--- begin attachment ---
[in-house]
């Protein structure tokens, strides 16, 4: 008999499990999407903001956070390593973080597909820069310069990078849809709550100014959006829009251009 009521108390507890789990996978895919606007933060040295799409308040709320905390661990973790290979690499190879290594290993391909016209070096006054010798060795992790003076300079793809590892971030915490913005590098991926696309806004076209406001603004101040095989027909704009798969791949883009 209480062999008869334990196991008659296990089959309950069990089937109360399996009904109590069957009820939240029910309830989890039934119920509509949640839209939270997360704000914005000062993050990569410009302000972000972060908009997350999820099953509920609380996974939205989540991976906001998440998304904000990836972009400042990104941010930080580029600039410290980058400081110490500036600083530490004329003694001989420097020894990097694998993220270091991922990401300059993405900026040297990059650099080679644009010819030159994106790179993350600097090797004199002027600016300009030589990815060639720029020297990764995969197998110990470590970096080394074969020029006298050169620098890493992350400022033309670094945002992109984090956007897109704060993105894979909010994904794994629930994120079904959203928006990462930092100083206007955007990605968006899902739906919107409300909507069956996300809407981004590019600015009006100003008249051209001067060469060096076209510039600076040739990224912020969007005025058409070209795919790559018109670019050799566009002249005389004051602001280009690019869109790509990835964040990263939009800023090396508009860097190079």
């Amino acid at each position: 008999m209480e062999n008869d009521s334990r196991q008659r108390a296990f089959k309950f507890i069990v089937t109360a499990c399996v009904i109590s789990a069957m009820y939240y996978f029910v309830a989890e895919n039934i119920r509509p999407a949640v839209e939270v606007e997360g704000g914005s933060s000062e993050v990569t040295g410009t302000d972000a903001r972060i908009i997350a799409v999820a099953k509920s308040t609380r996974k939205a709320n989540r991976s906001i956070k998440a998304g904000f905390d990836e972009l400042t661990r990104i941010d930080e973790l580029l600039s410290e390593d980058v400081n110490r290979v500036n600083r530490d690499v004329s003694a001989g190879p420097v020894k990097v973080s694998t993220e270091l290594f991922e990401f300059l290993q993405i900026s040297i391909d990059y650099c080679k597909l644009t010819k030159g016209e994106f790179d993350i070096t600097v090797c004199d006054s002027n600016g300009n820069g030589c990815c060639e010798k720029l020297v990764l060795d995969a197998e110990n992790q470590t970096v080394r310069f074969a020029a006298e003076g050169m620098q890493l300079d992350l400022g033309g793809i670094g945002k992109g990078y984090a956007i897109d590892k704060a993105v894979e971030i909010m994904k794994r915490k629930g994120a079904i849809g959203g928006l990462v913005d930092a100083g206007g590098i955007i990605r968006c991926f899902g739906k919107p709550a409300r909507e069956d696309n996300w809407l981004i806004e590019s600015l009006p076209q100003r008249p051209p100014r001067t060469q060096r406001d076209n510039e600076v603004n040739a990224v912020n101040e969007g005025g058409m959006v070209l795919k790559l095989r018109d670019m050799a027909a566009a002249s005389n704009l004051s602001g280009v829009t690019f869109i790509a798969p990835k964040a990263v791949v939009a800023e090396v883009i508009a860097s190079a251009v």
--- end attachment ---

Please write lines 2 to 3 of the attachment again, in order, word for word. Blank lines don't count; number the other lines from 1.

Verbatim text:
């Protein structure tokens, strides 16, 4: 008999499990999407903001956070390593973080597909820069310069990078849809709550100014959006829009251009 009521108390507890789990996978895919606007933060040295799409308040709320905390661990973790290979690499190879290594290993391909016209070096006054010798060795992790003076300079793809590892971030915490913005590098991926696309806004076209406001603004101040095989027909704009798969791949883009 209480062999008869334990196991008659296990089959309950069990089937109360399996009904109590069957009820939240029910309830989890039934119920509509949640839209939270997360704000914005000062993050990569410009302000972000972060908009997350999820099953509920609380996974939205989540991976906001998440998304904000990836972009400042990104941010930080580029600039410290980058400081110490500036600083530490004329003694001989420097020894990097694998993220270091991922990401300059993405900026040297990059650099080679644009010819030159994106790179993350600097090797004199002027600016300009030589990815060639720029020297990764995969197998110990470590970096080394074969020029006298050169620098890493992350400022033309670094945002992109984090956007897109704060993105894979909010994904794994629930994120079904959203928006990462930092100083206007955007990605968006899902739906919107409300909507069956996300809407981004590019600015009006100003008249051209001067060469060096076209510039600076040739990224912020969007005025058409070209795919790559018109670019050799566009002249005389004051602001280009690019869109790509990835964040990263939009800023090396508009860097190079």
């Amino acid at each position: 008999m209480e062999n008869d009521s334990r196991q008659r108390a296990f089959k309950f507890i069990v089937t109360a499990c399996v009904i109590s789990a069957m009820y939240y996978f029910v309830a989890e895919n039934i119920r509509p999407a949640v839209e939270v606007e997360g704000g914005s933060s000062e993050v990569t040295g410009t302000d972000a903001r972060i908009i997350a799409v999820a099953k509920s308040t609380r996974k939205a709320n989540r991976s906001i956070k998440a998304g904000f905390d990836e972009l400042t661990r990104i941010d930080e973790l580029l600039s410290e390593d980058v400081n110490r290979v500036n600083r530490d690499v004329s003694a001989g190879p420097v020894k990097v973080s694998t993220e270091l290594f991922e990401f300059l290993q993405i900026s040297i391909d990059y650099c080679k597909l644009t010819k030159g016209e994106f790179d993350i070096t600097v090797c004199d006054s002027n600016g300009n820069g030589c990815c060639e010798k720029l020297v990764l060795d995969a197998e110990n992790q470590t970096v080394r310069f074969a020029a006298e003076g050169m620098q890493l300079d992350l400022g033309g793809i670094g945002k992109g990078y984090a956007i897109d590892k704060a993105v894979e971030i909010m994904k794994r915490k629930g994120a079904i849809g959203g928006l990462v913005d930092a100083g206007g590098i955007i990605r968006c991926f899902g739906k919107p709550a409300r909507e069956d696309n996300w809407l981004i806004e590019s600015l009006p076209q100003r008249p051209p100014r001067t060469q060096r406001d076209n510039e600076v603004n040739a990224v912020n101040e969007g005025g058409m959006v070209l795919k790559l095989r018109d670019m050799a027909a566009a002249s005389n704009l004051s602001g280009v829009t690019f869109i790509a798969p990835k964040a990263v791949v939009a800023e090396v883009i508009a860097s190079a251009v």